While the peak of Flint’s lead crisis found 3.21 percent of children had a blood-lead level of 5 micrograms or more, a 2014 study in Reading, PA found 16.14 percent of children matched or exceeded that threshold. I’m not quite sure how that factors into East Penn’s sustainability pledge. But rest assured, the sulfur fumes created during the lead smelting process are captured to create liquid fertilizer solutions, such as Ammonium Thiosulfate. Since it is a nitrogen fixing addition to fertilizers, it apparently gets a pass on such non-essential tests as “mobility in soil” or degradability.
Now let’s get back to Ira Rennert.
For being a billionaire with a house so obnoxiously large that it could upset other residents of the Hamptons, Rennert has been ironically described as “reclusive.” He is the archetype of the salvage capitalist. Having started in capital analysis on Wall Street, he moved into the glorious realm of junk bonds.
When his first venture collapsed under the weight of scandal, he just opted to start his own company, Renco. There he quickly got back in the game of buying the shares of struggling companies and selling junk bonds to scavenge every bit of investment from the corpse. In the process, he made a bit of money.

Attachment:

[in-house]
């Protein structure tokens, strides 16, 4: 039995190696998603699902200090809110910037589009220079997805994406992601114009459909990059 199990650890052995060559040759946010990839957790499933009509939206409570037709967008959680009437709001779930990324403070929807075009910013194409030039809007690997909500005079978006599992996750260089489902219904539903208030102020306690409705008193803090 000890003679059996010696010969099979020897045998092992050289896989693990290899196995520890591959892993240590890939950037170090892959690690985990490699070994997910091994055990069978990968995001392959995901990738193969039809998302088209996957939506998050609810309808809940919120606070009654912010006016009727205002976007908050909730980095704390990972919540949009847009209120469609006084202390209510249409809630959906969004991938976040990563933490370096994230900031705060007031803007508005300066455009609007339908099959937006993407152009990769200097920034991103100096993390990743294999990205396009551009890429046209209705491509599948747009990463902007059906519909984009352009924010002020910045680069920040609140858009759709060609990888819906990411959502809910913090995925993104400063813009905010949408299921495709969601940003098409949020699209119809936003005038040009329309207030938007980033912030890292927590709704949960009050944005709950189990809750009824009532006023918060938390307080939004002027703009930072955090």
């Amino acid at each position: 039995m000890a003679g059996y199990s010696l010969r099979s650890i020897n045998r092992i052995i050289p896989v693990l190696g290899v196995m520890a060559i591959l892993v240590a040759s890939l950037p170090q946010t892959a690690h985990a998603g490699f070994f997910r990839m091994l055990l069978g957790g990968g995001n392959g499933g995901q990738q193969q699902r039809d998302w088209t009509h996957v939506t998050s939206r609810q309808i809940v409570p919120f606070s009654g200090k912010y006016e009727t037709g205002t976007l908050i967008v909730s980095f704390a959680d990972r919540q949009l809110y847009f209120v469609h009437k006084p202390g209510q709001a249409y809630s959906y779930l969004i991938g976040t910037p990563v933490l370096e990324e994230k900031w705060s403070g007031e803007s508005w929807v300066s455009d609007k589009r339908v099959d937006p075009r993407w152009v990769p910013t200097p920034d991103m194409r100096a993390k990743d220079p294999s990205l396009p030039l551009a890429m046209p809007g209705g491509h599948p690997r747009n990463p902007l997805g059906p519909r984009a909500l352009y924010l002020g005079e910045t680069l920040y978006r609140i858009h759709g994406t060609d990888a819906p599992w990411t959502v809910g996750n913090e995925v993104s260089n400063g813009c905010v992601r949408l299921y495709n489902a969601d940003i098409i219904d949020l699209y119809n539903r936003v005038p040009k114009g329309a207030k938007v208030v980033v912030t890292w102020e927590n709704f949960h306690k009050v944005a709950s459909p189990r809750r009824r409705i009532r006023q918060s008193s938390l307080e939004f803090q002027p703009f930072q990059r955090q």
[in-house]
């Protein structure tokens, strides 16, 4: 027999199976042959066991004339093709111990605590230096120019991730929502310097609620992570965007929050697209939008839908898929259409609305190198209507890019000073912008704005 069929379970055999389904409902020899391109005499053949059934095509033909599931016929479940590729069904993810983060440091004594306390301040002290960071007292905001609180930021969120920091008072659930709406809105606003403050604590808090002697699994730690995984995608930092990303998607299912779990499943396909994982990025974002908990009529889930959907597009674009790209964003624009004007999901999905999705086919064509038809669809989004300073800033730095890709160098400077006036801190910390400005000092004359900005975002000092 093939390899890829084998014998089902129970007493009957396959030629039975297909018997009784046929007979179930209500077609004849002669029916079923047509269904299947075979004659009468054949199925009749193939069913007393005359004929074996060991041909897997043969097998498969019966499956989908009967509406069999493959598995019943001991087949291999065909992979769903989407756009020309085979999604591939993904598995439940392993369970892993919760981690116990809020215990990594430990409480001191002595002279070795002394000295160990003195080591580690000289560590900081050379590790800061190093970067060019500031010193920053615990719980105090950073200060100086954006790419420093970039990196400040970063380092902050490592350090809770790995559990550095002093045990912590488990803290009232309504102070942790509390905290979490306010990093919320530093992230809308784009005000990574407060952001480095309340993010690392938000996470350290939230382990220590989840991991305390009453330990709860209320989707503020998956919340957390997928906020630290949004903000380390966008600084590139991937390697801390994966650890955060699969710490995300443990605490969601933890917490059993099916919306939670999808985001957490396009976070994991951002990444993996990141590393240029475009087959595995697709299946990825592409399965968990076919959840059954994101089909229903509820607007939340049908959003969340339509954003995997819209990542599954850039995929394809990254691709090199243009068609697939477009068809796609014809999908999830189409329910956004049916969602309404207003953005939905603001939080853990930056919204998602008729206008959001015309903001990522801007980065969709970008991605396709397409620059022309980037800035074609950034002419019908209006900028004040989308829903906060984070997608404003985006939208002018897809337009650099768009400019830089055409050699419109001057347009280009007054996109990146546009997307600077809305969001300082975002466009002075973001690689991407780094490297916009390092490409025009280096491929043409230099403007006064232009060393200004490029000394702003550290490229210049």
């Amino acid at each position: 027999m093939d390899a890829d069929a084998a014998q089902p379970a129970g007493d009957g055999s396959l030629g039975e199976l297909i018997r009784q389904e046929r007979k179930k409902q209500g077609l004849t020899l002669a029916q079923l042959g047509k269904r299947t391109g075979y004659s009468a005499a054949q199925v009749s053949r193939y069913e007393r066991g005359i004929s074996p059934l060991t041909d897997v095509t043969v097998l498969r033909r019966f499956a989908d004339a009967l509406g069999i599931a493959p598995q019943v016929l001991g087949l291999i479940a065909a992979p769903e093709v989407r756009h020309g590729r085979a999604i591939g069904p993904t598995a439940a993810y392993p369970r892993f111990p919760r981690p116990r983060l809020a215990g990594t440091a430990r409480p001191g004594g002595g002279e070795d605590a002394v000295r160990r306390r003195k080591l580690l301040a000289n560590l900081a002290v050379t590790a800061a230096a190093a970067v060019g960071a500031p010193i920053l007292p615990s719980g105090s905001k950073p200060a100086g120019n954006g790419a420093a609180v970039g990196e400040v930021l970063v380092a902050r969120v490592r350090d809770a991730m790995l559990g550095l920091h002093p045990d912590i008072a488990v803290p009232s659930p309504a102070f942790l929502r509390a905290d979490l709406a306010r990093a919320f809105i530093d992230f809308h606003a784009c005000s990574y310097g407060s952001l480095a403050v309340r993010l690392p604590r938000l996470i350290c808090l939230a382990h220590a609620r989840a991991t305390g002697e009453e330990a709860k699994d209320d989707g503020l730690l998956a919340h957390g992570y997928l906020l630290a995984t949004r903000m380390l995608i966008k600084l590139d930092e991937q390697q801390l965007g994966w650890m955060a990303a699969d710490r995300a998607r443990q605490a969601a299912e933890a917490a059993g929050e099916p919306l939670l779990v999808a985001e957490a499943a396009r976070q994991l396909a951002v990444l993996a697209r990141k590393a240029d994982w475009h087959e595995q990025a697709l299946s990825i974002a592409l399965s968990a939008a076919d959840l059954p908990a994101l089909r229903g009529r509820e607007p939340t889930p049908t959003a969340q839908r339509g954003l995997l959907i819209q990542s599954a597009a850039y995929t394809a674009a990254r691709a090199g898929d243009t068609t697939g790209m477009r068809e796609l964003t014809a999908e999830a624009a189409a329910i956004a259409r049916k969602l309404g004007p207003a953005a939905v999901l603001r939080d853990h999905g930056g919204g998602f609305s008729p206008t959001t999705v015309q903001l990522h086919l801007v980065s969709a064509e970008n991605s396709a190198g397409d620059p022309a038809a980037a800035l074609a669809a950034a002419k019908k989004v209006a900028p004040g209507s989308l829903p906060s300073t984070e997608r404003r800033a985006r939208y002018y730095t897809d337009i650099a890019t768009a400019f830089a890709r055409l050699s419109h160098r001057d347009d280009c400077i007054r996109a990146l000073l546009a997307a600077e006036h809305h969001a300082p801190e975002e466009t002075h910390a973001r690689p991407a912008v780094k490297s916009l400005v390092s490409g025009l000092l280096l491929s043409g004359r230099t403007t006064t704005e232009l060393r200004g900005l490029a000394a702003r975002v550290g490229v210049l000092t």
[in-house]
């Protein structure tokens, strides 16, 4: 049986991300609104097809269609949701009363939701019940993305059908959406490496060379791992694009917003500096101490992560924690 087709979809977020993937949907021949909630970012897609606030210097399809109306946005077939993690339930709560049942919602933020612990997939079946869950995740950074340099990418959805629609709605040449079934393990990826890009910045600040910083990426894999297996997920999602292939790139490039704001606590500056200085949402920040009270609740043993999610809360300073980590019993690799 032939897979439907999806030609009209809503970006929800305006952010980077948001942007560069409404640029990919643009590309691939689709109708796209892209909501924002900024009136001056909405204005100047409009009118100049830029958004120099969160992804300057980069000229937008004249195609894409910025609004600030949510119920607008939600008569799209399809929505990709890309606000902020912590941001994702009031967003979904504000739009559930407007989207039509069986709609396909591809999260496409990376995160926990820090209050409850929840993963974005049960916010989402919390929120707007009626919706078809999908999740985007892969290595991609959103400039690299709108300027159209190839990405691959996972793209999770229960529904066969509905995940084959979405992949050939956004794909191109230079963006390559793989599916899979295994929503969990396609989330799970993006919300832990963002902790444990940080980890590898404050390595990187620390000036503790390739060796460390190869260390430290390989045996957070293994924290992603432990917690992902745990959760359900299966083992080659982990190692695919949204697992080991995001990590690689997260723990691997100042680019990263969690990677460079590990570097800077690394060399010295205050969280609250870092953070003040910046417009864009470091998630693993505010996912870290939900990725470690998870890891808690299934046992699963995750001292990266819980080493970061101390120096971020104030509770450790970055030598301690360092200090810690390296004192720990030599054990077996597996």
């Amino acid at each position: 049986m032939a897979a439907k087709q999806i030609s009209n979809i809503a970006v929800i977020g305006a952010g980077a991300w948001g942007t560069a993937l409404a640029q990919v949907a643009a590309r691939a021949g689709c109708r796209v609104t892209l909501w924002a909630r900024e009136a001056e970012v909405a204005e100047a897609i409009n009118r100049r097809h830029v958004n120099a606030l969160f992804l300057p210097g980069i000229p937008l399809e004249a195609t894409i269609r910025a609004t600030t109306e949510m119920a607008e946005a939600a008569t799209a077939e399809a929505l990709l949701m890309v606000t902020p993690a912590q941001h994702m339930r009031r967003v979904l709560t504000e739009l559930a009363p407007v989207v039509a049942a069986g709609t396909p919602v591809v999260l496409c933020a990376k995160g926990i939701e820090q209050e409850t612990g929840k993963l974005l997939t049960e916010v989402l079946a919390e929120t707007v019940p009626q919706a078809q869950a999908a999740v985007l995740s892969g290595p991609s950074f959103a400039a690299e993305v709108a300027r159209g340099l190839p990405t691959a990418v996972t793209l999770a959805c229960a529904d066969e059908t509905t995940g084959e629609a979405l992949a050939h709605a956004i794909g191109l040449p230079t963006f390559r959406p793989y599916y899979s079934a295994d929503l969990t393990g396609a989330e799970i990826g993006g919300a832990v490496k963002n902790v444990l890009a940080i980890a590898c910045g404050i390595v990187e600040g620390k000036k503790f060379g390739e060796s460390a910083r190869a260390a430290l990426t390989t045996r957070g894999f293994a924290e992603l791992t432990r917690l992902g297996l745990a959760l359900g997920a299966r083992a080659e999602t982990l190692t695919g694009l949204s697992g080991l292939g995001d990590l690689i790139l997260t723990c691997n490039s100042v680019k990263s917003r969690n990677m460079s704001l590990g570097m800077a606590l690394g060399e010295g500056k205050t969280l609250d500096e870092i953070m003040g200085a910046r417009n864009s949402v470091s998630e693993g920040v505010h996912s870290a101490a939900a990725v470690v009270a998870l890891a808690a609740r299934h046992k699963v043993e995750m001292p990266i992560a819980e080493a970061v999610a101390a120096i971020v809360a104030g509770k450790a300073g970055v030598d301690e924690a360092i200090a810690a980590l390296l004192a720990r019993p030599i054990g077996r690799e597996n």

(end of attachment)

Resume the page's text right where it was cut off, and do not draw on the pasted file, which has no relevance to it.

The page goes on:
That 29 bedroom, 39 bathroom estate? He paid for it by bleeding funds from a magnesium-mining corporation, MagCorp, which he acquired in 1989. Taking advantage of a short-lived magnesium bubble from 1991–1995, Rennert doubled the companies’ debt load while brushing off regulators.
In 2001, MagCorp filed for bankruptcy. Not surprisingly, this is the same year that the EPA sued the company for one billion dollars over toxic pollution and illegal extraction near the Great Salt Lake. That case lasted until 2007, when a judge ruled in favor of MagCorp, not disputing that they had dumped PCBs and HCBs (which had been banned for three decades at that point), but that the EPA should have had its regulations in place 20 years prior when they began these practices.
Can’t make this stuff up.